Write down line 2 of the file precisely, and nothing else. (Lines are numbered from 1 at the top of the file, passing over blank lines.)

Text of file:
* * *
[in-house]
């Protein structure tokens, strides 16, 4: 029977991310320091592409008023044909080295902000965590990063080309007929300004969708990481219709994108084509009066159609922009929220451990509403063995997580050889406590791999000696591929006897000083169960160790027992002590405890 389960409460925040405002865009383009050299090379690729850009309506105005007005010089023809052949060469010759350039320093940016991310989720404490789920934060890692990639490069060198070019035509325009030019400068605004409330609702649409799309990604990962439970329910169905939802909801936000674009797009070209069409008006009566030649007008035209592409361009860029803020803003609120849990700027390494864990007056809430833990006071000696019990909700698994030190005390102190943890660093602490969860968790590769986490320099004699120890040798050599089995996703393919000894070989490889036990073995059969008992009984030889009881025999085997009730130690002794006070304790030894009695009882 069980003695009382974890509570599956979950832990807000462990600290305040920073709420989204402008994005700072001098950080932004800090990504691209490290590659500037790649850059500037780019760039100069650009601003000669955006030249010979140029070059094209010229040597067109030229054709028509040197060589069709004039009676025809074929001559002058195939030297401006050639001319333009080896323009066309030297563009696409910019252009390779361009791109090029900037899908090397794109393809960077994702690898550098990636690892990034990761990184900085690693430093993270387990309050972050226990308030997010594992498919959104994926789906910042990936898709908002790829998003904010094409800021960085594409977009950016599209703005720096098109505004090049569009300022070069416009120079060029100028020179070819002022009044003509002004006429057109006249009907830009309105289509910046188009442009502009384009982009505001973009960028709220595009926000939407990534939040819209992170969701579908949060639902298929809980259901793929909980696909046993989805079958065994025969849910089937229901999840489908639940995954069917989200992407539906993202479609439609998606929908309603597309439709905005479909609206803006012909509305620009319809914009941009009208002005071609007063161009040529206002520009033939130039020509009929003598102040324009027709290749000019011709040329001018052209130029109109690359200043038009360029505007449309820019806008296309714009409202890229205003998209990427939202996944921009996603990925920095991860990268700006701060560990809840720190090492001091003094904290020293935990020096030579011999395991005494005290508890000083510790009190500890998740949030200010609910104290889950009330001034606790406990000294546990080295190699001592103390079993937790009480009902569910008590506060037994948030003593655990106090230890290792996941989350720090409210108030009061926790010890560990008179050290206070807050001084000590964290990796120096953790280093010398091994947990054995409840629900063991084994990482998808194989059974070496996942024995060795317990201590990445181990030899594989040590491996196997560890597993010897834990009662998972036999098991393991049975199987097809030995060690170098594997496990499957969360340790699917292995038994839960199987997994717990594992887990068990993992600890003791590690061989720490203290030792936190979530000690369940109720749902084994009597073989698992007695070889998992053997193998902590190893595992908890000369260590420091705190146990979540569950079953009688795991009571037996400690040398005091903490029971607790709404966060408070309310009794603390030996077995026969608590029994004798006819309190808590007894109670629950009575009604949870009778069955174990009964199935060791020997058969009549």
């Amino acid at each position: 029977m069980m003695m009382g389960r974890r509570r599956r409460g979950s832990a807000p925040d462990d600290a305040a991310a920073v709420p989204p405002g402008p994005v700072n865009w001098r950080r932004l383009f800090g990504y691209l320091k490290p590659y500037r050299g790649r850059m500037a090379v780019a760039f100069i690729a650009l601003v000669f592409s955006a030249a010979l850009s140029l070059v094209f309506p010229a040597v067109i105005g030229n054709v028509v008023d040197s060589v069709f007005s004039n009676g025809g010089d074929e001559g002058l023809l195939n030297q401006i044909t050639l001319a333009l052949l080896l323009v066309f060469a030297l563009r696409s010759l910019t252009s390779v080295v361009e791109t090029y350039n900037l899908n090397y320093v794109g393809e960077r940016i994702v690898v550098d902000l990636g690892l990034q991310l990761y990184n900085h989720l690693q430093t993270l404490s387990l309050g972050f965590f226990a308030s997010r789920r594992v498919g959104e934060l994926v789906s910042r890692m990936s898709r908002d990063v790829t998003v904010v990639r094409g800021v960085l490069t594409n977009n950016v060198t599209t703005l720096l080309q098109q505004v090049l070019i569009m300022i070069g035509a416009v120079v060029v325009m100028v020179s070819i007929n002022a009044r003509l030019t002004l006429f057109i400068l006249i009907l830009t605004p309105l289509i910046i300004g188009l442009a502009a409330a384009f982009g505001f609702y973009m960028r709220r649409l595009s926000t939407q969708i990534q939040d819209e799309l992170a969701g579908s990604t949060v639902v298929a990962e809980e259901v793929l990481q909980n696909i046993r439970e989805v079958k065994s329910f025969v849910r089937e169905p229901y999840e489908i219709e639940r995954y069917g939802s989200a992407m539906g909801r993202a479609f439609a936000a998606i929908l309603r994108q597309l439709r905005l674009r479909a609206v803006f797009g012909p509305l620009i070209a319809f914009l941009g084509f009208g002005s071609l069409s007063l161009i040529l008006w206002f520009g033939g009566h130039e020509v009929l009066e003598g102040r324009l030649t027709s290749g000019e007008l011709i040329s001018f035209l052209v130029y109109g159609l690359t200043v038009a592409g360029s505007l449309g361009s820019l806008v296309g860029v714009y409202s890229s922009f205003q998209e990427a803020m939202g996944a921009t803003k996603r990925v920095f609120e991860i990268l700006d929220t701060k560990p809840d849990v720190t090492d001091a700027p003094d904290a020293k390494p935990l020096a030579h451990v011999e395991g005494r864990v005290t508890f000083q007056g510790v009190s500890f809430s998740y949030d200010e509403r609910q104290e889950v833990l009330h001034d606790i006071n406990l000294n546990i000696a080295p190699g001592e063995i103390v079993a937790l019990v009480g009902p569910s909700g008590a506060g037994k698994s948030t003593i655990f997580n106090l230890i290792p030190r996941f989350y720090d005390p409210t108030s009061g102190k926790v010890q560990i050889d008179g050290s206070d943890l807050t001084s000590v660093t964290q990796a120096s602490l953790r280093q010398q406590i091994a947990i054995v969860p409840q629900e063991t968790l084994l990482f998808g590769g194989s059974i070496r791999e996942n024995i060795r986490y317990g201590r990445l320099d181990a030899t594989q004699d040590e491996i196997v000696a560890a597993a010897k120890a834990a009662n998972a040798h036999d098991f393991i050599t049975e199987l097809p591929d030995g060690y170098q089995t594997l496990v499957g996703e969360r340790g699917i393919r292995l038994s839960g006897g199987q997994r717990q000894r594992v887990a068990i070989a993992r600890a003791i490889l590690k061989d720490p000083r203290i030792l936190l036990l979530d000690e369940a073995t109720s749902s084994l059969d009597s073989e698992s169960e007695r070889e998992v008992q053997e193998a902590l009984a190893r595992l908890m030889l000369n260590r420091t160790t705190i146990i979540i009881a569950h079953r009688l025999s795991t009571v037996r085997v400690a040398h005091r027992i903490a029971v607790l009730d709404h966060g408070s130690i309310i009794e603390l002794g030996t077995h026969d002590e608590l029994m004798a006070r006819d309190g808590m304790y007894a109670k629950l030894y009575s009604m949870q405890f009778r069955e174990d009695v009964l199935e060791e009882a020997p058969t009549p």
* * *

């Protein structure tokens, strides 16, 4: 029977991310320091592409008023044909080295902000965590990063080309007929300004969708990481219709994108084509009066159609922009929220451990509403063995997580050889406590791999000696591929006897000083169960160790027992002590405890 389960409460925040405002865009383009050299090379690729850009309506105005007005010089023809052949060469010759350039320093940016991310989720404490789920934060890692990639490069060198070019035509325009030019400068605004409330609702649409799309990604990962439970329910169905939802909801936000674009797009070209069409008006009566030649007008035209592409361009860029803020803003609120849990700027390494864990007056809430833990006071000696019990909700698994030190005390102190943890660093602490969860968790590769986490320099004699120890040798050599089995996703393919000894070989490889036990073995059969008992009984030889009881025999085997009730130690002794006070304790030894009695009882 069980003695009382974890509570599956979950832990807000462990600290305040920073709420989204402008994005700072001098950080932004800090990504691209490290590659500037790649850059500037780019760039100069650009601003000669955006030249010979140029070059094209010229040597067109030229054709028509040197060589069709004039009676025809074929001559002058195939030297401006050639001319333009080896323009066309030297563009696409910019252009390779361009791109090029900037899908090397794109393809960077994702690898550098990636690892990034990761990184900085690693430093993270387990309050972050226990308030997010594992498919959104994926789906910042990936898709908002790829998003904010094409800021960085594409977009950016599209703005720096098109505004090049569009300022070069416009120079060029100028020179070819002022009044003509002004006429057109006249009907830009309105289509910046188009442009502009384009982009505001973009960028709220595009926000939407990534939040819209992170969701579908949060639902298929809980259901793929909980696909046993989805079958065994025969849910089937229901999840489908639940995954069917989200992407539906993202479609439609998606929908309603597309439709905005479909609206803006012909509305620009319809914009941009009208002005071609007063161009040529206002520009033939130039020509009929003598102040324009027709290749000019011709040329001018052209130029109109690359200043038009360029505007449309820019806008296309714009409202890229205003998209990427939202996944921009996603990925920095991860990268700006701060560990809840720190090492001091003094904290020293935990020096030579011999395991005494005290508890000083510790009190500890998740949030200010609910104290889950009330001034606790406990000294546990080295190699001592103390079993937790009480009902569910008590506060037994948030003593655990106090230890290792996941989350720090409210108030009061926790010890560990008179050290206070807050001084000590964290990796120096953790280093010398091994947990054995409840629900063991084994990482998808194989059974070496996942024995060795317990201590990445181990030899594989040590491996196997560890597993010897834990009662998972036999098991393991049975199987097809030995060690170098594997496990499957969360340790699917292995038994839960199987997994717990594992887990068990993992600890003791590690061989720490203290030792936190979530000690369940109720749902084994009597073989698992007695070889998992053997193998902590190893595992908890000369260590420091705190146990979540569950079953009688795991009571037996400690040398005091903490029971607790709404966060408070309310009794603390030996077995026969608590029994004798006819309190808590007894109670629950009575009604949870009778069955174990009964199935060791020997058969009549």